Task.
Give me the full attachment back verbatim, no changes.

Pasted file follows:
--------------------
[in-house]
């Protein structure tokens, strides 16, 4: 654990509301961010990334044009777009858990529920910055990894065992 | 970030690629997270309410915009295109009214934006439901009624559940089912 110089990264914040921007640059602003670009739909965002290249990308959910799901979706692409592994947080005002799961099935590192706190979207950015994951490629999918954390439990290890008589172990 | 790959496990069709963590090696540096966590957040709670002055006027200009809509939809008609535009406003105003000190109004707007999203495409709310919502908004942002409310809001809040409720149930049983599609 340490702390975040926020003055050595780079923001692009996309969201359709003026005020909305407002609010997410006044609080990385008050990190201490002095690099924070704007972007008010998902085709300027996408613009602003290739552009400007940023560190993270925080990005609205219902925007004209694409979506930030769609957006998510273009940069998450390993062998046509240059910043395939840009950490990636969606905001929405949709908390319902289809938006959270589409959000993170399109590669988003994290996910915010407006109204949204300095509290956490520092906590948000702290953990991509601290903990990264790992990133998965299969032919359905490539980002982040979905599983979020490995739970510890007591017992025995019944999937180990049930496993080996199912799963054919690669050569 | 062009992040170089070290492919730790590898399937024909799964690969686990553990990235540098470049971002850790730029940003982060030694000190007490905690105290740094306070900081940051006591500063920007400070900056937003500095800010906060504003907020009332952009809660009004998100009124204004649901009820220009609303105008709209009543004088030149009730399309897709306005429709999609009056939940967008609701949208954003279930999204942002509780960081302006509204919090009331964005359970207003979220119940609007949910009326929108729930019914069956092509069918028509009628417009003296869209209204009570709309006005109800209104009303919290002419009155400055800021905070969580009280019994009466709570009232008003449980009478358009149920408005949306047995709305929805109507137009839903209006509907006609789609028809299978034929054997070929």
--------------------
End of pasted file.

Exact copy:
[in-house]
């Protein structure tokens, strides 16, 4: 654990509301961010990334044009777009858990529920910055990894065992 | 970030690629997270309410915009295109009214934006439901009624559940089912 110089990264914040921007640059602003670009739909965002290249990308959910799901979706692409592994947080005002799961099935590192706190979207950015994951490629999918954390439990290890008589172990 | 790959496990069709963590090696540096966590957040709670002055006027200009809509939809008609535009406003105003000190109004707007999203495409709310919502908004942002409310809001809040409720149930049983599609 340490702390975040926020003055050595780079923001692009996309969201359709003026005020909305407002609010997410006044609080990385008050990190201490002095690099924070704007972007008010998902085709300027996408613009602003290739552009400007940023560190993270925080990005609205219902925007004209694409979506930030769609957006998510273009940069998450390993062998046509240059910043395939840009950490990636969606905001929405949709908390319902289809938006959270589409959000993170399109590669988003994290996910915010407006109204949204300095509290956490520092906590948000702290953990991509601290903990990264790992990133998965299969032919359905490539980002982040979905599983979020490995739970510890007591017992025995019944999937180990049930496993080996199912799963054919690669050569 | 062009992040170089070290492919730790590898399937024909799964690969686990553990990235540098470049971002850790730029940003982060030694000190007490905690105290740094306070900081940051006591500063920007400070900056937003500095800010906060504003907020009332952009809660009004998100009124204004649901009820220009609303105008709209009543004088030149009730399309897709306005429709999609009056939940967008609701949208954003279930999204942002509780960081302006509204919090009331964005359970207003979220119940609007949910009326929108729930019914069956092509069918028509009628417009003296869209209204009570709309006005109800209104009303919290002419009155400055800021905070969580009280019994009466709570009232008003449980009478358009149920408005949306047995709305929805109507137009839903209006509907006609789609028809299978034929054997070929």